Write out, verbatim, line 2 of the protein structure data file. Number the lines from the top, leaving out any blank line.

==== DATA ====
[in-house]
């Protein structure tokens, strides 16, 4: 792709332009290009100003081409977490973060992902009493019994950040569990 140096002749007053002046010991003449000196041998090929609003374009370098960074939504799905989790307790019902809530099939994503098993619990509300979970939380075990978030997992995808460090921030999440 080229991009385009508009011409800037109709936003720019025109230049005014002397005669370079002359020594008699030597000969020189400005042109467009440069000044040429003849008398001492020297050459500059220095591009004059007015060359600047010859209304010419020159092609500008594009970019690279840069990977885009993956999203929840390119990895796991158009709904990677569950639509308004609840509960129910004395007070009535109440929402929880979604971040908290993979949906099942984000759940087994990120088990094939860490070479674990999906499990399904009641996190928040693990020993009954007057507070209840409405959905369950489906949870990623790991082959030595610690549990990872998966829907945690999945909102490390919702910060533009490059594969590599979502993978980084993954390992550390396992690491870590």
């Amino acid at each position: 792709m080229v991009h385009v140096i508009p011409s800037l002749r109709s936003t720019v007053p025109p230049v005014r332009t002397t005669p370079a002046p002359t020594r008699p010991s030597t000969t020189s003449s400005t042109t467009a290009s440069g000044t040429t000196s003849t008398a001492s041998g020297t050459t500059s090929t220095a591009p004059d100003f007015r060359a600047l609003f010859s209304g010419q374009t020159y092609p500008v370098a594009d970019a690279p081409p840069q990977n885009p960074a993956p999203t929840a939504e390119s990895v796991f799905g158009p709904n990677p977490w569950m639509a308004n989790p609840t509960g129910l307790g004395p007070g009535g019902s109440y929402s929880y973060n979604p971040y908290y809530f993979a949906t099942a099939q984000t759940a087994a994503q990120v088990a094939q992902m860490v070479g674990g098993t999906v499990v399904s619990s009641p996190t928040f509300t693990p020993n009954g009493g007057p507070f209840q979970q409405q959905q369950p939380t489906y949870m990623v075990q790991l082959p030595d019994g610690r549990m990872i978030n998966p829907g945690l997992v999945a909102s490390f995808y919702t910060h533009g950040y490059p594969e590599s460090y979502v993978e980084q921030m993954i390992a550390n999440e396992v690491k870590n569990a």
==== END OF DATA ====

């Protein structure tokens, strides 16, 4: 792709332009290009100003081409977490973060992902009493019994950040569990 140096002749007053002046010991003449000196041998090929609003374009370098960074939504799905989790307790019902809530099939994503098993619990509300979970939380075990978030997992995808460090921030999440 080229991009385009508009011409800037109709936003720019025109230049005014002397005669370079002359020594008699030597000969020189400005042109467009440069000044040429003849008398001492020297050459500059220095591009004059007015060359600047010859209304010419020159092609500008594009970019690279840069990977885009993956999203929840390119990895796991158009709904990677569950639509308004609840509960129910004395007070009535109440929402929880979604971040908290993979949906099942984000759940087994990120088990094939860490070479674990999906499990399904009641996190928040693990020993009954007057507070209840409405959905369950489906949870990623790991082959030595610690549990990872998966829907945690999945909102490390919702910060533009490059594969590599979502993978980084993954390992550390396992690491870590």